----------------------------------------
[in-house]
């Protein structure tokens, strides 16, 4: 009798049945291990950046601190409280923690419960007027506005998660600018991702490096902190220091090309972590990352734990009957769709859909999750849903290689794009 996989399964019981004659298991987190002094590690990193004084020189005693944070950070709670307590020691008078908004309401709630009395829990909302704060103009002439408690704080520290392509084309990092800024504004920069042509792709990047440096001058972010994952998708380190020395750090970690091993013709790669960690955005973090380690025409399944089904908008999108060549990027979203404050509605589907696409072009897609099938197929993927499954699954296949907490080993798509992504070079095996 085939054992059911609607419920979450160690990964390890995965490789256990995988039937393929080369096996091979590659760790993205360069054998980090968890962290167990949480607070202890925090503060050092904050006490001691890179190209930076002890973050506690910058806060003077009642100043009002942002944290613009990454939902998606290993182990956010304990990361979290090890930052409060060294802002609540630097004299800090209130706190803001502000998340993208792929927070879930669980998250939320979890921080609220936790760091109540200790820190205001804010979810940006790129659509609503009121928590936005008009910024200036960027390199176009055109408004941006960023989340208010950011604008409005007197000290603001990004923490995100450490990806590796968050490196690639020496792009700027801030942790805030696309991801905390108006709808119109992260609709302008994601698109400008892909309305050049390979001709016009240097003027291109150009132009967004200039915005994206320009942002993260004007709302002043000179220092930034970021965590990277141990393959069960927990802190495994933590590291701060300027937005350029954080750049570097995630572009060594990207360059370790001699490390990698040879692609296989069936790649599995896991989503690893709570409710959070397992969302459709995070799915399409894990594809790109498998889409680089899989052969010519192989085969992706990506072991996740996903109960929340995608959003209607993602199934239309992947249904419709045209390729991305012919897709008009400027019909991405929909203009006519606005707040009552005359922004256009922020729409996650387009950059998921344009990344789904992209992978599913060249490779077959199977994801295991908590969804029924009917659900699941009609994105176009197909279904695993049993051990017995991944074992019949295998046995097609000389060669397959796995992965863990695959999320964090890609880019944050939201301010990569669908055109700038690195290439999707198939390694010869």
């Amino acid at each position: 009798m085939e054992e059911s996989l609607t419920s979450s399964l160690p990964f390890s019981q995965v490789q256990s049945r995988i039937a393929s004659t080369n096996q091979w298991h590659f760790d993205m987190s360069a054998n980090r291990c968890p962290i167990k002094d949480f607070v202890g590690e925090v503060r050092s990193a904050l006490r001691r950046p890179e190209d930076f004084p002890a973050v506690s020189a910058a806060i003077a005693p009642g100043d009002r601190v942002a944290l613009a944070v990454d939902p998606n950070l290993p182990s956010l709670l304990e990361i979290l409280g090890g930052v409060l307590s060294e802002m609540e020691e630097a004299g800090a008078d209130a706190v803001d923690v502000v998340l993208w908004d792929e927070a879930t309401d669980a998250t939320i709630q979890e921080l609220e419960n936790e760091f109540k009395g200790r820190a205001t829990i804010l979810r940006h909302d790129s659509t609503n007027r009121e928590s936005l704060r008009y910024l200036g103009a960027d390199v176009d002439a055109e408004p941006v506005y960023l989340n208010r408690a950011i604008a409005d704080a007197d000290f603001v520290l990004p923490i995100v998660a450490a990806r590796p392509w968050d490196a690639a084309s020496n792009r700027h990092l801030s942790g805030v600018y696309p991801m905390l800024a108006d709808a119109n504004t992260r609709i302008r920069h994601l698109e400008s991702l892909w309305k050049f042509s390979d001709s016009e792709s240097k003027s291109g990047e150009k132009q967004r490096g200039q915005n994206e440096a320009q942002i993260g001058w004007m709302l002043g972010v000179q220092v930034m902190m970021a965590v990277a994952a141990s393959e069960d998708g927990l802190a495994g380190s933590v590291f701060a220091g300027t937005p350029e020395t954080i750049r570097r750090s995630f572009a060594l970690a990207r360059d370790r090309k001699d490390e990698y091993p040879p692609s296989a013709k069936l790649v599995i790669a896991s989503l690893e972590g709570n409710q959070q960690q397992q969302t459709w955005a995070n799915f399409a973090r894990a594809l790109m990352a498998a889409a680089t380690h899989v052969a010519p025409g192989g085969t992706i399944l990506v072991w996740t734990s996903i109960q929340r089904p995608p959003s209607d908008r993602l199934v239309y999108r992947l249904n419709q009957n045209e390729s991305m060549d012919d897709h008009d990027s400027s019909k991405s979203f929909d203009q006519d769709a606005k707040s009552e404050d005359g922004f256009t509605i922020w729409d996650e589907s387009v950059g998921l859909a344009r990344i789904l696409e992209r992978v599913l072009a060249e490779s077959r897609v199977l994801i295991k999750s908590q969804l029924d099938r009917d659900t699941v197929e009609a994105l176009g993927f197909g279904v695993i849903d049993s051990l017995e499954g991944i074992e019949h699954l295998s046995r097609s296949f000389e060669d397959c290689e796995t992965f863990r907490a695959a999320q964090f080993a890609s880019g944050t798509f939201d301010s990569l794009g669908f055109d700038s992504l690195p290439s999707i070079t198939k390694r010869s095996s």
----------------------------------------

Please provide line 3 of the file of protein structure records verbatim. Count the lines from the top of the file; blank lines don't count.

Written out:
């Amino acid at each position: 009798m085939e054992e059911s996989l609607t419920s979450s399964l160690p990964f390890s019981q995965v490789q256990s049945r995988i039937a393929s004659t080369n096996q091979w298991h590659f760790d993205m987190s360069a054998n980090r291990c968890p962290i167990k002094d949480f607070v202890g590690e925090v503060r050092s990193a904050l006490r001691r950046p890179e190209d930076f004084p002890a973050v506690s020189a910058a806060i003077a005693p009642g100043d009002r601190v942002a944290l613009a944070v990454d939902p998606n950070l290993p182990s956010l709670l304990e990361i979290l409280g090890g930052v409060l307590s060294e802002m609540e020691e630097a004299g800090a008078d209130a706190v803001d923690v502000v998340l993208w908004d792929e927070a879930t309401d669980a998250t939320i709630q979890e921080l609220e419960n936790e760091f109540k009395g200790r820190a205001t829990i804010l979810r940006h909302d790129s659509t609503n007027r009121e928590s936005l704060r008009y910024l200036g103009a960027d390199v176009d002439a055109e408004p941006v506005y960023l989340n208010r408690a950011i604008a409005d704080a007197d000290f603001v520290l990004p923490i995100v998660a450490a990806r590796p392509w968050d490196a690639a084309s020496n792009r700027h990092l801030s942790g805030v600018y696309p991801m905390l800024a108006d709808a119109n504004t992260r609709i302008r920069h994601l698109e400008s991702l892909w309305k050049f042509s390979d001709s016009e792709s240097k003027s291109g990047e150009k132009q967004r490096g200039q915005n994206e440096a320009q942002i993260g001058w004007m709302l002043g972010v000179q220092v930034m902190m970021a965590v990277a994952a141990s393959e069960d998708g927990l802190a495994g380190s933590v590291f701060a220091g300027t937005p350029e020395t954080i750049r570097r750090s995630f572009a060594l970690a990207r360059d370790r090309k001699d490390e990698y091993p040879p692609s296989a013709k069936l790649v599995i790669a896991s989503l690893e972590g709570n409710q959070q960690q397992q969302t459709w955005a995070n799915f399409a973090r894990a594809l790109m990352a498998a889409a680089t380690h899989v052969a010519p025409g192989g085969t992706i399944l990506v072991w996740t734990s996903i109960q929340r089904p995608p959003s209607d908008r993602l199934v239309y999108r992947l249904n419709q009957n045209e390729s991305m060549d012919d897709h008009d990027s400027s019909k991405s979203f929909d203009q006519d769709a606005k707040s009552e404050d005359g922004f256009t509605i922020w729409d996650e589907s387009v950059g998921l859909a344009r990344i789904l696409e992209r992978v599913l072009a060249e490779s077959r897609v199977l994801i295991k999750s908590q969804l029924d099938r009917d659900t699941v197929e009609a994105l176009g993927f197909g279904v695993i849903d049993s051990l017995e499954g991944i074992e019949h699954l295998s046995r097609s296949f000389e060669d397959c290689e796995t992965f863990r907490a695959a999320q964090f080993a890609s880019g944050t798509f939201d301010s990569l794009g669908f055109d700038s992504l690195p290439s999707i070079t198939k390694r010869s095996s």